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Sankar, T, Caramanos, Z, Assina, R, Villemure, JG, Leblanc, R, Langleben, A, Arnold, DL & Preul, MC 2008, 'Prospective serial proton MR spectroscopic assessment of response to tamoxifen for recurrent malignant glioma', Journal of neuro-oncology, vol. 90, no. 1, pp. 63-76. https://doi.org/10.1007/s11060-008-9632-3

Prospective serial proton MR spectroscopic assessment of response to tamoxifen for recurrent malignant glioma. / Sankar, Tejas; Caramanos, Zografos; Assina, Rachid; Villemure, Jean Guy; Leblanc, Richard; Langleben, Adrian; Arnold, Douglas L.; Preul, Mark C.

In: Journal of neuro-oncology, Vol. 90, No. 1, 04.07.2008, p. 63-76.

Research output: Contribution to journalArticle

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T1 - Prospective serial proton MR spectroscopic assessment of response to tamoxifen for recurrent malignant glioma

AU - Sankar, Tejas

AU - Caramanos, Zografos

AU - Assina, Rachid

AU - Villemure, Jean Guy

AU - Leblanc, Richard

AU - Langleben, Adrian

AU - Arnold, Douglas L.

AU - Preul, Mark C.

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N2 - Objective: Early prediction of imminent failure during chemotherapy for malignant glioma has the potential to guide proactive alterations in treatment before frank tumor progression. We prospectively followed patients with recurrent malignant glioma receiving tamoxifen chemotherapy using proton magnetic resonance spectroscopic imaging (1H-MRSI) to identify intratumoral metabolic changes preceding clinical and radiological failure. Methods: We performed serial 1H-MRSI examinations to assess intratumoral metabolite intensities in 16 patients receiving high-dose oral tamoxifen monotherapy for recurrent malignant glioma (WHO grade III or IV) as part of a phase II clinical trial. Patients were followed until treatment failure, death, or trial termination. Results: Patients were officially classified as responders (7 patients) or non-responders (9 patients) 8 weeks into treatment. At 8 weeks, responders and non-responders had different intratumoral intensities across all measured metabolites except choline. Beyond 8 weeks, metabolite intensities remained stable in all responders, but changed again with approaching disease progression. Choline, lipid, choline/NAA, and lactate/NAA were significantly elevated (P < 0.02), while creatine (P < 0.04) was significantly reduced, compared to stabilized levels on average 4 weeks prior to failure. Lactate was significantly elevated (P = 0.036) fully 8 weeks prior to failure. In one patient who was still responding to tamoxifen at the conclusion of the trial, metabolite intensities never deviated from 8-week levels for the duration of follow-up. Conclusions: Characteristic global intratumoral metabolic changes, detectable on serial 1H-MRSI studies, occur in response to chemotherapy for malignant glioma and may predict imminent treatment failure before actual clinical and radiological disease progression.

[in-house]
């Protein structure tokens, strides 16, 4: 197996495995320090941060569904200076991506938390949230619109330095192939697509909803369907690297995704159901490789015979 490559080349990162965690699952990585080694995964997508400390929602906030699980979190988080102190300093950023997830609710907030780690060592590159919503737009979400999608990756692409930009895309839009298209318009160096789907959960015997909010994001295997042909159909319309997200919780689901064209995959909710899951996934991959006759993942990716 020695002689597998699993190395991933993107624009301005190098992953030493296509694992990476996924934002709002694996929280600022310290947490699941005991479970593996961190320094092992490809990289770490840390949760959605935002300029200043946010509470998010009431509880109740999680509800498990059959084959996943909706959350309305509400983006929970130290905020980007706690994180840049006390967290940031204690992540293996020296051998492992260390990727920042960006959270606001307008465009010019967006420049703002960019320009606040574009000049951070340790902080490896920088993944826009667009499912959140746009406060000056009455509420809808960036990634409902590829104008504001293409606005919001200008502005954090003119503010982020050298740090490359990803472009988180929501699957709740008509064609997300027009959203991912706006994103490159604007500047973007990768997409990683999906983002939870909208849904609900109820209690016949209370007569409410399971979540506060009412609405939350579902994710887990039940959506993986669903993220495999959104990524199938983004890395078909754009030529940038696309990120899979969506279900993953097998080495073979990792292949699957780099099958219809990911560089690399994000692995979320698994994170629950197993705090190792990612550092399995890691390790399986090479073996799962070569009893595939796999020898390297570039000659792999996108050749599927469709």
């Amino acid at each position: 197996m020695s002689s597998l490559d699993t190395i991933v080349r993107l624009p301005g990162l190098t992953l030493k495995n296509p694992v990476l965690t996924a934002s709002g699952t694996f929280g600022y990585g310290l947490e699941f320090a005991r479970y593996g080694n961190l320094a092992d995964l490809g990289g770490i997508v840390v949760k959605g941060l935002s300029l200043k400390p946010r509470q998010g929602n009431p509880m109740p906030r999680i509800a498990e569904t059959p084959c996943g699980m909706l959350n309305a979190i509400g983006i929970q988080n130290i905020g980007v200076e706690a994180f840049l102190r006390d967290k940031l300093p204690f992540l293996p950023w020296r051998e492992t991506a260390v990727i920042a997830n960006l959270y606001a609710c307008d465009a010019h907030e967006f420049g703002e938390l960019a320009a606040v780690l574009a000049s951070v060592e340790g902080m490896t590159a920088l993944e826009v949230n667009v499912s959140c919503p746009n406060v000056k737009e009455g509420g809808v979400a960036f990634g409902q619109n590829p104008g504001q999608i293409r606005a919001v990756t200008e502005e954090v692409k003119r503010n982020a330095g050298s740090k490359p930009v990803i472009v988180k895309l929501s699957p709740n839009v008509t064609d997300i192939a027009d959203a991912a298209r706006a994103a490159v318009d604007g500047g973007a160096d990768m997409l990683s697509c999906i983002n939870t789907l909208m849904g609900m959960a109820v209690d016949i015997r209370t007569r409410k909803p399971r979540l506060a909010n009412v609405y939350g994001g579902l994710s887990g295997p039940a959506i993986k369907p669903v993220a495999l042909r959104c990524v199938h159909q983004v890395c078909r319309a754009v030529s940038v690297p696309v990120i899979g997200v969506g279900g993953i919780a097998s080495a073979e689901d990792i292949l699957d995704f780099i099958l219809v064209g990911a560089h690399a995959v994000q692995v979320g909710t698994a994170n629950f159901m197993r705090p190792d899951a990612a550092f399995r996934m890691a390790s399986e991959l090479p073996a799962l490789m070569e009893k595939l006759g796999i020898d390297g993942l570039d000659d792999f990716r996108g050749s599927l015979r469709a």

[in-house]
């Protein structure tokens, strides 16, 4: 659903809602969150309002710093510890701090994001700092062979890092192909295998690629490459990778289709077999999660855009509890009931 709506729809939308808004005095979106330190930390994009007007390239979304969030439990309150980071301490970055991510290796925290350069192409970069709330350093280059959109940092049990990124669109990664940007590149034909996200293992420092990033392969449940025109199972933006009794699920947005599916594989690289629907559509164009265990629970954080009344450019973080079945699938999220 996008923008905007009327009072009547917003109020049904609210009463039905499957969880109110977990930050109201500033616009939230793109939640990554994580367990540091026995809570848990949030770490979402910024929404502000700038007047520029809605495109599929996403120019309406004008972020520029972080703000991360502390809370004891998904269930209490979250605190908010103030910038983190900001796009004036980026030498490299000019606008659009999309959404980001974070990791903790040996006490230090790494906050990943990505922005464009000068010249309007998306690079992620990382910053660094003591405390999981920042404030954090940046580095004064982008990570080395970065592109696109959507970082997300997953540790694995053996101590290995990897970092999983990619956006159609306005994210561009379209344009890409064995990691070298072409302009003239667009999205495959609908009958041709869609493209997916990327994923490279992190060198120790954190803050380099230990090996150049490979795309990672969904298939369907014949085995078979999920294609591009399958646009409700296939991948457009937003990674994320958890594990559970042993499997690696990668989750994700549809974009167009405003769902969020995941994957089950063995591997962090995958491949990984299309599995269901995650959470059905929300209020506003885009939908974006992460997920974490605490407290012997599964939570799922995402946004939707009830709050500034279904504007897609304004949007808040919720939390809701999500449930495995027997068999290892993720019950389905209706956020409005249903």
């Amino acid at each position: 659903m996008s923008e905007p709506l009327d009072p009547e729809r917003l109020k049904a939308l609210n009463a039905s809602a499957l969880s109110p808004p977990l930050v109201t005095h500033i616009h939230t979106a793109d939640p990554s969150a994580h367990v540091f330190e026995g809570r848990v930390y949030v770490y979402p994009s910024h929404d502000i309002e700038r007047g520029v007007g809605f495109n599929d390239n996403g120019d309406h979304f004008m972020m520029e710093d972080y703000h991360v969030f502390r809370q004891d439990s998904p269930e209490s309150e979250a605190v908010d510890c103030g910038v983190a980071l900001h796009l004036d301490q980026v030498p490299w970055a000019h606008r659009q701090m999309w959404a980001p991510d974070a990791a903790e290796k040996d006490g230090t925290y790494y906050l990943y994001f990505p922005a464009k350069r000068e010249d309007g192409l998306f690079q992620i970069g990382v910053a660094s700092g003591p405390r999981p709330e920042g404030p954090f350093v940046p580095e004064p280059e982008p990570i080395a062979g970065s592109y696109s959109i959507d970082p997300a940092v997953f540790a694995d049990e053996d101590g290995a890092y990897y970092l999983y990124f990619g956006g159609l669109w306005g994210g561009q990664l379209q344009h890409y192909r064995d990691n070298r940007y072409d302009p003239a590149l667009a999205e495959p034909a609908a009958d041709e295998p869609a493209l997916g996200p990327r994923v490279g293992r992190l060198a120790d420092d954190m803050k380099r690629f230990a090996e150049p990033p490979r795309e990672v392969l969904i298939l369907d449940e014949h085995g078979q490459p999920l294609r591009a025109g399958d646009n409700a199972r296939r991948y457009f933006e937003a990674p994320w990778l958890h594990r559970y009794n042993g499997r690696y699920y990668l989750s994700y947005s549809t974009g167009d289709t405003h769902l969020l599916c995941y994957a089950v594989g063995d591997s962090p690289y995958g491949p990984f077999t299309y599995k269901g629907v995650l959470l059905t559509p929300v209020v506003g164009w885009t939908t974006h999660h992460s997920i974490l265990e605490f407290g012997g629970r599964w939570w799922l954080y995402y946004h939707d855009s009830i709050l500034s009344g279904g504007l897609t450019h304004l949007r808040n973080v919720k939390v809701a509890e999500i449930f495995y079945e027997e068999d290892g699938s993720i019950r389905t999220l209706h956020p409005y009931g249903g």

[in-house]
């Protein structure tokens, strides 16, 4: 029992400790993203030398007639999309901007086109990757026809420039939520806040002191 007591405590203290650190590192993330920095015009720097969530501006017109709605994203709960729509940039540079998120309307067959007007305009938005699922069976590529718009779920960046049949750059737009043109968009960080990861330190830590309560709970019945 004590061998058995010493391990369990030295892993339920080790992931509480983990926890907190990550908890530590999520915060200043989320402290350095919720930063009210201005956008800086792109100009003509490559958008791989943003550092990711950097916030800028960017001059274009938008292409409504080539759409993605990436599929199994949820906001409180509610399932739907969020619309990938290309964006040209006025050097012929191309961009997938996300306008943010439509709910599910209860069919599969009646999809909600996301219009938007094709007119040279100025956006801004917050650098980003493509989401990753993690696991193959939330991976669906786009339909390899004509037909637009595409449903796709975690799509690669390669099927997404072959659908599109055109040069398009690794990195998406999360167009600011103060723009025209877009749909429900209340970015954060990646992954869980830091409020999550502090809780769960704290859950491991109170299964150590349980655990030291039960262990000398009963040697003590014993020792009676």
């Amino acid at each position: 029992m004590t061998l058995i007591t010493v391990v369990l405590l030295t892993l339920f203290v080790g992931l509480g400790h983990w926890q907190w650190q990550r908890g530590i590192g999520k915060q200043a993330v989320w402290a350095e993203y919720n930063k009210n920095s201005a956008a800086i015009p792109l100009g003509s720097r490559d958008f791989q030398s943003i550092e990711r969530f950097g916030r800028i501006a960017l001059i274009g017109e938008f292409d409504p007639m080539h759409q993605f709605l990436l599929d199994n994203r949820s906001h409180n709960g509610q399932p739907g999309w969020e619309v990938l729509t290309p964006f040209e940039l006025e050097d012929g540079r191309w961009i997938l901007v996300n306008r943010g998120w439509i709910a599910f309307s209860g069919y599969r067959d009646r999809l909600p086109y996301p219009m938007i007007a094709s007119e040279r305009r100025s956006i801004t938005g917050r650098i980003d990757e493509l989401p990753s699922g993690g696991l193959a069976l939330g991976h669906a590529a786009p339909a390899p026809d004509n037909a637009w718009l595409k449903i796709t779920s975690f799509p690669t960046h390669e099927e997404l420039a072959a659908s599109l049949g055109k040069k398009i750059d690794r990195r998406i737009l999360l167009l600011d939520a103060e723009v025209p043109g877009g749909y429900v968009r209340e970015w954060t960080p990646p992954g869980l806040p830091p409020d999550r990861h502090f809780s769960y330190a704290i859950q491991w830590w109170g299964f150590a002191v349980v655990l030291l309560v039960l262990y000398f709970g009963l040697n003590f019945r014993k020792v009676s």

AB - Objective: Early prediction of imminent failure during chemotherapy for malignant glioma has the potential to guide proactive alterations in treatment before frank tumor progression. We prospectively followed patients with recurrent malignant glioma receiving tamoxifen chemotherapy using proton magnetic resonance spectroscopic imaging (1H-MRSI) to identify intratumoral metabolic changes preceding clinical and radiological failure. Methods: We performed serial 1H-MRSI examinations to assess intratumoral metabolite intensities in 16 patients receiving high-dose oral tamoxifen monotherapy for recurrent malignant glioma (WHO grade III or IV) as part of a phase II clinical trial. Patients were followed until treatment failure, death, or trial termination. Results: Patients were officially classified as responders (7 patients) or non-responders (9 patients) 8 weeks into treatment. At 8 weeks, responders and non-responders had different intratumoral intensities across all measured metabolites except choline. Beyond 8 weeks, metabolite intensities remained stable in all responders, but changed again with approaching disease progression. Choline, lipid, choline/NAA, and lactate/NAA were significantly elevated (P < 0.02), while creatine (P < 0.04) was significantly reduced, compared to stabilized levels on average 4 weeks prior to failure. Lactate was significantly elevated (P = 0.036) fully 8 weeks prior to failure. In one patient who was still responding to tamoxifen at the conclusion of the trial, metabolite intensities never deviated from 8-week levels for the duration of follow-up. Conclusions: Characteristic global intratumoral metabolic changes, detectable on serial 1H-MRSI studies, occur in response to chemotherapy for malignant glioma and may predict imminent treatment failure before actual clinical and radiological disease progression.